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Strategy

How to do less, better – evaluation, mission, organizational alignment

Logic Models

Creative Community Tools National Arts Strategies has developed a set of lessons to help cultural…

Flexibility & Sustainability

One of the ways to achieve mission and financial sustainability is to develop flexibility in the system. Flexibility allows an organization to be more adaptive and creative in a changing environment, and allows leadership to thoughtfully respond to these changes rather than react in ways that may damage the organization in the longer-term. Both revenue and expense provide opportunities for increasing flexibility. This discussion-based lesson, developed by NAS in partnership with Peter Frumkin, Ph.D., will help your senior team examine and discuss your financial flexibility.

Measuring Effectiveness

Your organization deals with many challenges presented by internal and external accountability demands. You are always looking for ways to improve operations, to anticipate and be more responsive to competitive pressures, and to define meaningful performance goals that render your work concrete in stakeholders’ eyes. Creating a dashboard or scorecard can help. A dashboard can be an excellent tool for focusing board and CEO attention on what matters most. It can help overcome asymmetry between the precision of financial and mission measures. This lesson, developed by NAS in partnership with Peter Frumkin, Ph.D., can be used to help you build a scorecard or dashboard for your organization.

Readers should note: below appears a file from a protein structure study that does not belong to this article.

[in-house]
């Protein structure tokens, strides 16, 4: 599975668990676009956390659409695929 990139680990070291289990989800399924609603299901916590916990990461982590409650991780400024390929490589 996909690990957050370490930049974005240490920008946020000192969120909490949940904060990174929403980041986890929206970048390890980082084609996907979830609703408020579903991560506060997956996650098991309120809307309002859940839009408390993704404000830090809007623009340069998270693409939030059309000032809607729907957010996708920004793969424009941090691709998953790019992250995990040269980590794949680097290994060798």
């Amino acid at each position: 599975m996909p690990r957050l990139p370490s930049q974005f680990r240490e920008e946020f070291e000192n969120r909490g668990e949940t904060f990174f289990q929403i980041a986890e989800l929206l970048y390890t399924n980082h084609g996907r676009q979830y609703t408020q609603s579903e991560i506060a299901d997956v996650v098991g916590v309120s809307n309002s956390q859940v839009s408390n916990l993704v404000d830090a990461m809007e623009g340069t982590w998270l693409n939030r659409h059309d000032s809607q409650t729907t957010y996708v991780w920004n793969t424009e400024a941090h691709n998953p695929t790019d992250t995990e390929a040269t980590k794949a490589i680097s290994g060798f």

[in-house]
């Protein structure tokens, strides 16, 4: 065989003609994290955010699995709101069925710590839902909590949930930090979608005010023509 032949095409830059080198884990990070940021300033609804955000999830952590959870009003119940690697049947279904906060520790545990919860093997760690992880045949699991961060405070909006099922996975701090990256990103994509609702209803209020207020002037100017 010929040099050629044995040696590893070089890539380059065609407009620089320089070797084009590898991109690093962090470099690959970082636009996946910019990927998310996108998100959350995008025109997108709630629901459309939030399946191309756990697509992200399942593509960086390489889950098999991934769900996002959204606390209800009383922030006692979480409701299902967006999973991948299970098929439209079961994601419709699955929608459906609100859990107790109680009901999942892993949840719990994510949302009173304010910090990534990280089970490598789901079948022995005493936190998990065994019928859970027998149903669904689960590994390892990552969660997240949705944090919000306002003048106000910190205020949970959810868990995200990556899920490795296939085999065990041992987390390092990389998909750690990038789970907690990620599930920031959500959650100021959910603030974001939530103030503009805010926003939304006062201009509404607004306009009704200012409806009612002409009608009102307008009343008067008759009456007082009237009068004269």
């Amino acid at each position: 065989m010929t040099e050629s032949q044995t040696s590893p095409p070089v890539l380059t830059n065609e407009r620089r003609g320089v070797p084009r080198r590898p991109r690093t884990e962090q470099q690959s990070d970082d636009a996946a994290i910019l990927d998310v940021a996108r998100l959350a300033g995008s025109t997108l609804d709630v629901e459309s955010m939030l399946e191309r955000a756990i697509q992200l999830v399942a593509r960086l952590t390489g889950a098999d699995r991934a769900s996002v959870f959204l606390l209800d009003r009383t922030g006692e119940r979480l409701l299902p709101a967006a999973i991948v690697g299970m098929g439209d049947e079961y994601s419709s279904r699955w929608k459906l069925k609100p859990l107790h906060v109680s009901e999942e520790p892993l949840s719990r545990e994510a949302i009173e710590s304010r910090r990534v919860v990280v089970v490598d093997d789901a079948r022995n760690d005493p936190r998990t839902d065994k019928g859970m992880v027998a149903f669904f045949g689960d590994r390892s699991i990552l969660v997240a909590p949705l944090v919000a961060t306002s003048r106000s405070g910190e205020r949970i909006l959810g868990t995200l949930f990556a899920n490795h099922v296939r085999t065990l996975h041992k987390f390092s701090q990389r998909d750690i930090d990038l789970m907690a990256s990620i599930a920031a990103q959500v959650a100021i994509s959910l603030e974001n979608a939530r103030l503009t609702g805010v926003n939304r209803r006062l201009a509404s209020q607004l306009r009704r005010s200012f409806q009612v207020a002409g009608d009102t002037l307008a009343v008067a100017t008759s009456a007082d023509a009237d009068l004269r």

Logic Models

A logic model is a set of claims about how an organization produces something of value. It allows us to define and explore the links between what we do and how our efforts affect others. A logic model tells an organization’s story and explains why a program or the organization exists. This lesson, developed by NAS in partnership with Peter Frumkin, Ph.D., can be used by your team to create a logic model for any of your programs or services.

Program Portfolio Mix

Everything an organization does in terms of programs and service can be sorted by financial and social return. Some programs have a higher rate of financial return, but build less social capital towards mission and some are the opposite. Examining the program portfolio provides insights into what, if anything, needs to change. This lesson, developed by NAS in partnership with Peter Frumkin, Ph.D., can be used to help your senior team analyze your organization’s program mix and may be especially helpful when considering new programming.